Is Sybill Trelawney Really J. K. Rowling? The Case for an Embedded Author

In yesterday’s post I wrote about J. K. Rowling’s lists of correspondences between the four Hogwarts Houses and the traditional four Elements — fire, air, earth, and water — as well as with the four playing card suits – diamonds, hearts, clubs, and spades — and how the two lists each make sense intuitively but do not line up with one another. I shared there something I had learned about Rowling from Eglantine Pillet’s Chestnut Hill talk, ‘Harry Potter: A Fool and a King,’ in which she quoted this paragraph from an unauthorized biography of The Presence:

One [of her friends from school] recalls, ‘Jo would entertain us with her brilliant wit and colorful stories. She was very inventive and clever at reading tarot cards and palms and weaving a story around it which was pure make believe but had us alternately gripped and then laughing’ (Sean Smith, J. K. Rowling: A Biography, p 62).

Just think what Richard Abanes and Michael O’Brien, leaders of the ‘Harry is the Gateway to the Occult’ brigade in the fin de siecle years of this century, would have made of that. I shudder to think.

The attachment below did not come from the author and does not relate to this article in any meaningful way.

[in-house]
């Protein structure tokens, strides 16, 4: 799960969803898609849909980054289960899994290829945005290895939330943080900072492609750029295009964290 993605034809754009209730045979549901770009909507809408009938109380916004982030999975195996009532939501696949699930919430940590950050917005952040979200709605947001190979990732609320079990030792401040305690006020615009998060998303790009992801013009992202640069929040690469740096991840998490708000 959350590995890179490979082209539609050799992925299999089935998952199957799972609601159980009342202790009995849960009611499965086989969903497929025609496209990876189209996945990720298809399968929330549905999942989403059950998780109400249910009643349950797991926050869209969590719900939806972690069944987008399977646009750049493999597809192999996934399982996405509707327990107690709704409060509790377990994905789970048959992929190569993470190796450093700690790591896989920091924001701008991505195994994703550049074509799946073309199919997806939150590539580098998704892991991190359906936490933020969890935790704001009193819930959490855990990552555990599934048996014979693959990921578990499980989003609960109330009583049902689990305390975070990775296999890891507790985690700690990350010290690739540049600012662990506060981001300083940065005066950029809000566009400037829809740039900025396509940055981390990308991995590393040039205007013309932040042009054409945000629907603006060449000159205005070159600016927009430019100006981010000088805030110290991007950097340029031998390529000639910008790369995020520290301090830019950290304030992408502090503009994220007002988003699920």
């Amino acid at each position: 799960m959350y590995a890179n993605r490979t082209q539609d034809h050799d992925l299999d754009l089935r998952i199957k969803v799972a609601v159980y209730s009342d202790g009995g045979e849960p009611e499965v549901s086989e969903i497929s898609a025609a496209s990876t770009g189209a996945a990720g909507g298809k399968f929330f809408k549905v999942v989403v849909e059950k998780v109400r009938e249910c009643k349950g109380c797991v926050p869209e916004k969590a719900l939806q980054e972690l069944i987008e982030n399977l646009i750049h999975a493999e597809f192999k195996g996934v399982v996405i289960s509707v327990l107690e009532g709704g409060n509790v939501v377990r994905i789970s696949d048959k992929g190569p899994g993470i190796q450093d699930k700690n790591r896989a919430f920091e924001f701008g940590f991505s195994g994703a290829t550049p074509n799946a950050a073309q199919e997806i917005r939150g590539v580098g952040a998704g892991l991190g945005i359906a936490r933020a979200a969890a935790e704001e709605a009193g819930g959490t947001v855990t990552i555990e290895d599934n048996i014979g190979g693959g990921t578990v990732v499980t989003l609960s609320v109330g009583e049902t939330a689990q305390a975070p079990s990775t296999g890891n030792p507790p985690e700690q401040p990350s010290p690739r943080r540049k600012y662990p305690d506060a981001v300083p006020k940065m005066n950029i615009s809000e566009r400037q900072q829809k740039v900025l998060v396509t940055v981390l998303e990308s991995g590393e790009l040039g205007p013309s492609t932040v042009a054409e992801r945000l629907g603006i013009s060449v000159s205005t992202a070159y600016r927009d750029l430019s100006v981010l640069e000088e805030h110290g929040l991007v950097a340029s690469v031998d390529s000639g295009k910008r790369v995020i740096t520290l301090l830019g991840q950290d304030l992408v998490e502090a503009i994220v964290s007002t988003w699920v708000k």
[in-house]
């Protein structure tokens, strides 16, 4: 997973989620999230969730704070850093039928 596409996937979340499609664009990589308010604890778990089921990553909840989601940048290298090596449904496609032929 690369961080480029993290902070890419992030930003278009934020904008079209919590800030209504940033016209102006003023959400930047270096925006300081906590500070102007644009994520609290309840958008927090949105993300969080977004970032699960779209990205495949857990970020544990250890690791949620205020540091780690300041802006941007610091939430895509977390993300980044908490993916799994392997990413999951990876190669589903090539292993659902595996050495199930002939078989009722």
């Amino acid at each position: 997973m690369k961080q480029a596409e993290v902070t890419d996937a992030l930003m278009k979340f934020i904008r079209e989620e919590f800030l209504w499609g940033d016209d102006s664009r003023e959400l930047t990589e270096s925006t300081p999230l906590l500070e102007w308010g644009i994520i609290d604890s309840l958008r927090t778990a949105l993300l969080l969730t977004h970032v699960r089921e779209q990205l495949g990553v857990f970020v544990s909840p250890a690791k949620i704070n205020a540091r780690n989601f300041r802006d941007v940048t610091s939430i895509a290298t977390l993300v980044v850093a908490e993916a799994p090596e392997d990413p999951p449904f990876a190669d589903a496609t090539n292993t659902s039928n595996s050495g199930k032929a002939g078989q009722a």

What it made me realize, though, is that Rowling’s simultaneously hilarious and pathetic Professor of Divinations may be her embedded character, a snapshot of herself placed inside the story as a bit of comic metafiction. I think the character Rowling played in her Comprehensive School cafeteria, the gypsy figure doing funny readings of tarot cards and palms that had her friends “alternately gripped and then laughing,” i.e., readings that were close enough to the truth to fascinate but done in camp, mock New Age fashion to make fun of those credulous enough to believe in such things.

And we know Rowling is not afraid to put images of her self into her books. Not only is Lula Landry’s rags-to-riches and struggles with celebrity in Cuckoo’s Calling a shadow-play of Rowling’s experience but Kathryn Kent, the wannabe writer in The Silkworm, seems a there-but-for-the-sake-of-chance-discovery-went-I character. And most of the characters in Casual Vacancy seem to have been drawn to varying degrees from Rowling’s personal experience.